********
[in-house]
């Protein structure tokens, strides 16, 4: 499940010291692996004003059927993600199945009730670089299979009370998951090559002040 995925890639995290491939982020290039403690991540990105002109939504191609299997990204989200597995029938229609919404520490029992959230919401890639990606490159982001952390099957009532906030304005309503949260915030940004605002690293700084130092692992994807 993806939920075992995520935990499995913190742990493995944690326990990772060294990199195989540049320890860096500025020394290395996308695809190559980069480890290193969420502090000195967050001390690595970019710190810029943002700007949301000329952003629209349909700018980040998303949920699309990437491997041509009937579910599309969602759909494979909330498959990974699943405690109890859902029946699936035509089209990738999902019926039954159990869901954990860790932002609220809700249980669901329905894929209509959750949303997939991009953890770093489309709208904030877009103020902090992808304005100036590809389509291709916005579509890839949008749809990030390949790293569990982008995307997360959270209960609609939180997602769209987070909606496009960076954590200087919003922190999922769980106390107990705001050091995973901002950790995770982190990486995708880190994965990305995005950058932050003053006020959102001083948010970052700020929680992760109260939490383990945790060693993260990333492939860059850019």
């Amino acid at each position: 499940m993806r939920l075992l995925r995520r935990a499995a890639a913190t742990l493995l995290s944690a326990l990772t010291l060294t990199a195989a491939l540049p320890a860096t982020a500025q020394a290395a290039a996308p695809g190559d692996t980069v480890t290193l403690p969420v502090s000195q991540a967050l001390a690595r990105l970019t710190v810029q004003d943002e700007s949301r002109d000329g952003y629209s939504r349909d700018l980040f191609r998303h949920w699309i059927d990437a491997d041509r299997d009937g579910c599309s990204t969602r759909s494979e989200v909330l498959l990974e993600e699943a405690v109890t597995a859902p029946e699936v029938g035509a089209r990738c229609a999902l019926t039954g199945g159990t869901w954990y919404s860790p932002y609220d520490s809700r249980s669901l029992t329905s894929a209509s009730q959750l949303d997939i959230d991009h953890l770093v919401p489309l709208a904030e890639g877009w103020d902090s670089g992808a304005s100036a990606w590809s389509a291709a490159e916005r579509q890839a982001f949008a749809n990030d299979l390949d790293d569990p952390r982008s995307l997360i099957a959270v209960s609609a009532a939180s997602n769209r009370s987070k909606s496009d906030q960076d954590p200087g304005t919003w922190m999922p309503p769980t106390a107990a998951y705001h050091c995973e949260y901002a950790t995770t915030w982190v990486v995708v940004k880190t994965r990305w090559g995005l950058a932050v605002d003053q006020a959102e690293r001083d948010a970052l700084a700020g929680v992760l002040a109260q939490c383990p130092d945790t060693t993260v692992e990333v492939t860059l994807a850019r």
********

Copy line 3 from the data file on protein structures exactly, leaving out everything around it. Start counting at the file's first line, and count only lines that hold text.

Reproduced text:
């Amino acid at each position: 499940m993806r939920l075992l995925r995520r935990a499995a890639a913190t742990l493995l995290s944690a326990l990772t010291l060294t990199a195989a491939l540049p320890a860096t982020a500025q020394a290395a290039a996308p695809g190559d692996t980069v480890t290193l403690p969420v502090s000195q991540a967050l001390a690595r990105l970019t710190v810029q004003d943002e700007s949301r002109d000329g952003y629209s939504r349909d700018l980040f191609r998303h949920w699309i059927d990437a491997d041509r299997d009937g579910c599309s990204t969602r759909s494979e989200v909330l498959l990974e993600e699943a405690v109890t597995a859902p029946e699936v029938g035509a089209r990738c229609a999902l019926t039954g199945g159990t869901w954990y919404s860790p932002y609220d520490s809700r249980s669901l029992t329905s894929a209509s009730q959750l949303d997939i959230d991009h953890l770093v919401p489309l709208a904030e890639g877009w103020d902090s670089g992808a304005s100036a990606w590809s389509a291709a490159e916005r579509q890839a982001f949008a749809n990030d299979l390949d790293d569990p952390r982008s995307l997360i099957a959270v209960s609609a009532a939180s997602n769209r009370s987070k909606s496009d906030q960076d954590p200087g304005t919003w922190m999922p309503p769980t106390a107990a998951y705001h050091c995973e949260y901002a950790t995770t915030w982190v990486v995708v940004k880190t994965r990305w090559g995005l950058a932050v605002d003053q006020a959102e690293r001083d948010a970052l700084a700020g929680v992760l002040a109260q939490c383990p130092d945790t060693t993260v692992e990333v492939t860059l994807a850019r």